Over the past year, Sturgill Simpson has gone from being a relative unknown operating on the fringes of Nashville, to not just one of the year’s biggest success stories thanks to his Meta Modern Sounds In Country Music, but potentially one of music’s biggest artists. (For the sake of discussion, let’s put the ‘country’ label down for the time being.) With multiple gigs on Letterman under his belt, an exponentially growing fan base, and a year-end feather in his cap of signing with Atlantic Records, it would seem that Simpson has arrived. That last point may give those who cling to the “outsider” image that’s been cultivated in the press (and, to a lesser extent, by Simpson himself) pause, until they consider that in 2014 the world came to him, not the other way around.
When we reported on Simpson’s also-sold-out performance at the Birchmere last year, the entire review could have been summed up as “jaw-dropping.” Even though the locale might have changed, not much else has. Yes, if you’ve seen Simpson, the setlist remains remarkably rigid. And yes, according to some, the band could use a little more “stage presence.” Though if you want to dissect that assessment, there’s nothing more thrilling these days than seeing guitarist Laur Joamets shred his way through Simpson’s songbook, so who really needs to adjust their expectations here?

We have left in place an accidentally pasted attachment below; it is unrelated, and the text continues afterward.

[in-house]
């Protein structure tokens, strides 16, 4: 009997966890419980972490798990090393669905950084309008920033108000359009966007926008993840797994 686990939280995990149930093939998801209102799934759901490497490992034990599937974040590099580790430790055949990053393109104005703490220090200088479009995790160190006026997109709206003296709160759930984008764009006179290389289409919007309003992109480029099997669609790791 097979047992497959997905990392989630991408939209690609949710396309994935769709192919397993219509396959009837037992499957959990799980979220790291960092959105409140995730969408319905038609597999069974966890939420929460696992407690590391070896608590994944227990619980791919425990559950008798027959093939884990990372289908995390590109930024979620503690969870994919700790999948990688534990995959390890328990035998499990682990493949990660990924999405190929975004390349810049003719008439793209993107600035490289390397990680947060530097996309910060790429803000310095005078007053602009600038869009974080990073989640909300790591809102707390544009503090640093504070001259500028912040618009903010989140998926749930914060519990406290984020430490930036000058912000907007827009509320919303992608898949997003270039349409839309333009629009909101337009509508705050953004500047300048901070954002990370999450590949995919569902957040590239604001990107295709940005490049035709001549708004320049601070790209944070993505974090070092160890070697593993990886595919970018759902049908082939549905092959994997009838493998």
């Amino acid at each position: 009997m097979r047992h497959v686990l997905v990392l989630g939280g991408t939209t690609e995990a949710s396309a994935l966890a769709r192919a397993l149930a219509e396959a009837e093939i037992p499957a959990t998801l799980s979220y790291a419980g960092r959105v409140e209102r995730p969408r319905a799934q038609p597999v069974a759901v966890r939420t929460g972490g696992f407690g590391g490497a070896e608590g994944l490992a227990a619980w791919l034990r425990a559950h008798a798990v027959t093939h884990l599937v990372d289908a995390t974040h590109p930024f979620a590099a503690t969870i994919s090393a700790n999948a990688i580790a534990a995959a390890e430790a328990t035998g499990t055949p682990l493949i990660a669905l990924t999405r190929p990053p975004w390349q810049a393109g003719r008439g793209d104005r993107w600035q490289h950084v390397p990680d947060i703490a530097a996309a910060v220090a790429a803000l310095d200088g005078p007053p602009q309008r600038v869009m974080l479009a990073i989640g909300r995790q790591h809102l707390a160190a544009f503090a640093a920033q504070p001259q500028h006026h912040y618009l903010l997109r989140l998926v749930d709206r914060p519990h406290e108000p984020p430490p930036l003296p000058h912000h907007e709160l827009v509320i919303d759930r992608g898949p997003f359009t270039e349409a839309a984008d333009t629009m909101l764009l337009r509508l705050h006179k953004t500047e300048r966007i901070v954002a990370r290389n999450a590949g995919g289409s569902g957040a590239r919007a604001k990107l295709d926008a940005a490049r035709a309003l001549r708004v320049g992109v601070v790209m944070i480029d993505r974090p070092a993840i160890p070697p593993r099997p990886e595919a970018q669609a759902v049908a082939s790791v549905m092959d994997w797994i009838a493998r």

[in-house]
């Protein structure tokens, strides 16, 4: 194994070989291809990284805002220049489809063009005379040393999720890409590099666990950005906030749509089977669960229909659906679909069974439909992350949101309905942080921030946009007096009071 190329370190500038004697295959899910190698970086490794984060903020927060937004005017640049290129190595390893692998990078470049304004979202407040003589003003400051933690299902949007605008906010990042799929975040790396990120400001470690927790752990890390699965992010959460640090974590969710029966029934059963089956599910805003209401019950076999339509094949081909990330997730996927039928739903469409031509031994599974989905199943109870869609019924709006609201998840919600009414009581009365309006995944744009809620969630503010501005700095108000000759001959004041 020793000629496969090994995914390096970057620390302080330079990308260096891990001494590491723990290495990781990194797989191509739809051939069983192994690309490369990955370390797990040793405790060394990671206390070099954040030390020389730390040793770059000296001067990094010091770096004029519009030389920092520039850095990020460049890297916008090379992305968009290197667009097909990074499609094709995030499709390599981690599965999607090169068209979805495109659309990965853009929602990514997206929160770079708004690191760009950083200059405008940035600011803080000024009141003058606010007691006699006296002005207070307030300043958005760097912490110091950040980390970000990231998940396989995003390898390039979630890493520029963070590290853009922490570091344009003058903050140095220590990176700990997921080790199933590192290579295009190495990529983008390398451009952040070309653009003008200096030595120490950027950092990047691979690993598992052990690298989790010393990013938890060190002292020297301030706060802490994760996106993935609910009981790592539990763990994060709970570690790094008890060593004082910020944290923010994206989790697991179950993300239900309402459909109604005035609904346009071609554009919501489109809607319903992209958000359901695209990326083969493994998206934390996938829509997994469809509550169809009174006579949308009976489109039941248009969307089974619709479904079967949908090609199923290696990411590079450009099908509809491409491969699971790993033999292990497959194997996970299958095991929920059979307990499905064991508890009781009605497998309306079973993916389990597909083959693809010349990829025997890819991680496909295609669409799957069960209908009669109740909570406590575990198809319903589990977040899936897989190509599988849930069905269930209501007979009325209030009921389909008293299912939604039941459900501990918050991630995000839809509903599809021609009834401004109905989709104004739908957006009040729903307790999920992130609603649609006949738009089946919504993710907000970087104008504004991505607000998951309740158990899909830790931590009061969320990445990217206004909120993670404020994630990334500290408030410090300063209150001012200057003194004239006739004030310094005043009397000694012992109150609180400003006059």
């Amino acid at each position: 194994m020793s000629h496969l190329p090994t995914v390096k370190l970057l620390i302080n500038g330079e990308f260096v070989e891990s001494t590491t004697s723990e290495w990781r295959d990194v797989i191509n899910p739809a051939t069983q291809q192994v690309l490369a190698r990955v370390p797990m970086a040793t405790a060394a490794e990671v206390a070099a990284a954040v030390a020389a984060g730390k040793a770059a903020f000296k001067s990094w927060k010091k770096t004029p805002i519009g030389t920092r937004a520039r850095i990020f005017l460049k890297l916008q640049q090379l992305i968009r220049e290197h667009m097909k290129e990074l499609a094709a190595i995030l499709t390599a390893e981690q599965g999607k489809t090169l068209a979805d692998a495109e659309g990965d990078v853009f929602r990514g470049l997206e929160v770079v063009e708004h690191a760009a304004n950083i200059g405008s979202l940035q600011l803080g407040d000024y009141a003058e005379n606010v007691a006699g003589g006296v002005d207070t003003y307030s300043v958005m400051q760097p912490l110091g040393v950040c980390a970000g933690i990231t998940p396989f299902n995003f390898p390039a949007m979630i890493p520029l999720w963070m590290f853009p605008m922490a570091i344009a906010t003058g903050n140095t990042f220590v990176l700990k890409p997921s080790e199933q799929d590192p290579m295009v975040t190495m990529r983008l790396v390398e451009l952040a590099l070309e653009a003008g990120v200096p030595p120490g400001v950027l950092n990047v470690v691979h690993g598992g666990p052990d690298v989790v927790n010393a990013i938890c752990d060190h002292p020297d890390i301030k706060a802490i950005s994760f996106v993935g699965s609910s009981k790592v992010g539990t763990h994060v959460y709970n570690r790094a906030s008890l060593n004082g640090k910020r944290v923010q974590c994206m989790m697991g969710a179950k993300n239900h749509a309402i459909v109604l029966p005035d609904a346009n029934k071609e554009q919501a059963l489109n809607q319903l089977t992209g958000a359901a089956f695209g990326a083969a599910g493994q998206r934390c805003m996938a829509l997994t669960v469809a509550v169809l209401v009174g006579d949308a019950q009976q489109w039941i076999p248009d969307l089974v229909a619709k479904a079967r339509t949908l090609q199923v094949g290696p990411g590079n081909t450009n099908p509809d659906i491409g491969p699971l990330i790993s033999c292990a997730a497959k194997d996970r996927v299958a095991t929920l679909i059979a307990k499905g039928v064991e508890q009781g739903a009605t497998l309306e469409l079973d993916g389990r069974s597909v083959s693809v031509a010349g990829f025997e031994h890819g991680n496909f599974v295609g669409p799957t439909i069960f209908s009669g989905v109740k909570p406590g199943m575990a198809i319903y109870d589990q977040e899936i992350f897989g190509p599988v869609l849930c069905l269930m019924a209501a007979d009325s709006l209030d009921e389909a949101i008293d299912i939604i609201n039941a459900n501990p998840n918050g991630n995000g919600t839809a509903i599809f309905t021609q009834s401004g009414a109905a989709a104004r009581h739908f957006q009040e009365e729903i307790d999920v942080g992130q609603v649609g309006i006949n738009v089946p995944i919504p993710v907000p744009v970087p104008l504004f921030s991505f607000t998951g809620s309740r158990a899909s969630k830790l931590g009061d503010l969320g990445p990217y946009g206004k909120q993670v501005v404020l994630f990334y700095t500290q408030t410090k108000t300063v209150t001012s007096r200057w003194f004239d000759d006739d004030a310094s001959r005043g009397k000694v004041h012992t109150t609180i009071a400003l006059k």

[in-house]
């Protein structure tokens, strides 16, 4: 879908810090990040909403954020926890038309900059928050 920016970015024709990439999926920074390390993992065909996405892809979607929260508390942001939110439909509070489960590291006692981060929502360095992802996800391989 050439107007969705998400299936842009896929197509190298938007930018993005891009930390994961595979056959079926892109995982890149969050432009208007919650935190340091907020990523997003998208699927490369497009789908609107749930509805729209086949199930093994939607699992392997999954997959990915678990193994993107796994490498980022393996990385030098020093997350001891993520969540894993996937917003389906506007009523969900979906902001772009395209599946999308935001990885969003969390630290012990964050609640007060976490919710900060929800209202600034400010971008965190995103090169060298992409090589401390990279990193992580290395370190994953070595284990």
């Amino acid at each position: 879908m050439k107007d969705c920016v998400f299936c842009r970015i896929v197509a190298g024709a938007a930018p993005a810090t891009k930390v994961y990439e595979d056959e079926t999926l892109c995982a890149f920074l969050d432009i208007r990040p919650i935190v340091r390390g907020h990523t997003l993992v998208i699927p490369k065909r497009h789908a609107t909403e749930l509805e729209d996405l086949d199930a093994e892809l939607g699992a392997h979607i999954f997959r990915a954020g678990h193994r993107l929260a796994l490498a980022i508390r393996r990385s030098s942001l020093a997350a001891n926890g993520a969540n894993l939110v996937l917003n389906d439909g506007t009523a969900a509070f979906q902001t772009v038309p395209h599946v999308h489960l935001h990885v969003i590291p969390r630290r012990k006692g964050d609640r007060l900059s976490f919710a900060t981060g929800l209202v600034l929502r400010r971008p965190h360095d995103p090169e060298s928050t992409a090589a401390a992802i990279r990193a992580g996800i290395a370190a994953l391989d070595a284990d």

The fact remains that in a few short years Sturgill Simpson has crafted a body of work -- 2011’s High Top Mountain isn’t just Meta Modern’s equal, but a fine companion piece -- that isn’t just holding up and standing out from the crowd; it’s resonating. In fact, Washington Post Pop Critic Chris Richards best captured it (no surprise here) in this tweet from Friday night’s show at the 9:30 Club:
Sure, the beginning of the set may have had a little drag to it, as the band was self-admittedly getting over a “wicked cold.” But by the time Sturgill and the band hit “Living the Dream,” the club was all hoots and hollers, with the band feeding off that enthusiasm to deliver “hits” from both of his albums -- both as entertainers, pros, and ARTISTES doing their job, and as righteous messengers of the truth.
The crowd assembled at 9:30 on Friday came to worship, and as the set blasted through a hallucinogenic “It Ain’t All Flowers” and a nostalgic “The Promise,” finally landing on “Turtles All The Way Down” -- a song that these days feels more like a rallying cry for those who fly their freak flags high than the cosmic exploration of the power of love it started out as -- they found their deliverance in the power of song.
That’s not something new, but in 2015, and more importantly, coming from an artist signed to a major label, it may be something rare. Most of all, though, it’s comforting to know that wherever Simpson’s journey down the “long white line” is going to take him, there’s a good chance it won’t stray far from the simple, honest truths that put him on that path.
All photos by Matt Condon. Click to embiggen.
(See more photos from this show/Matt's work HERE)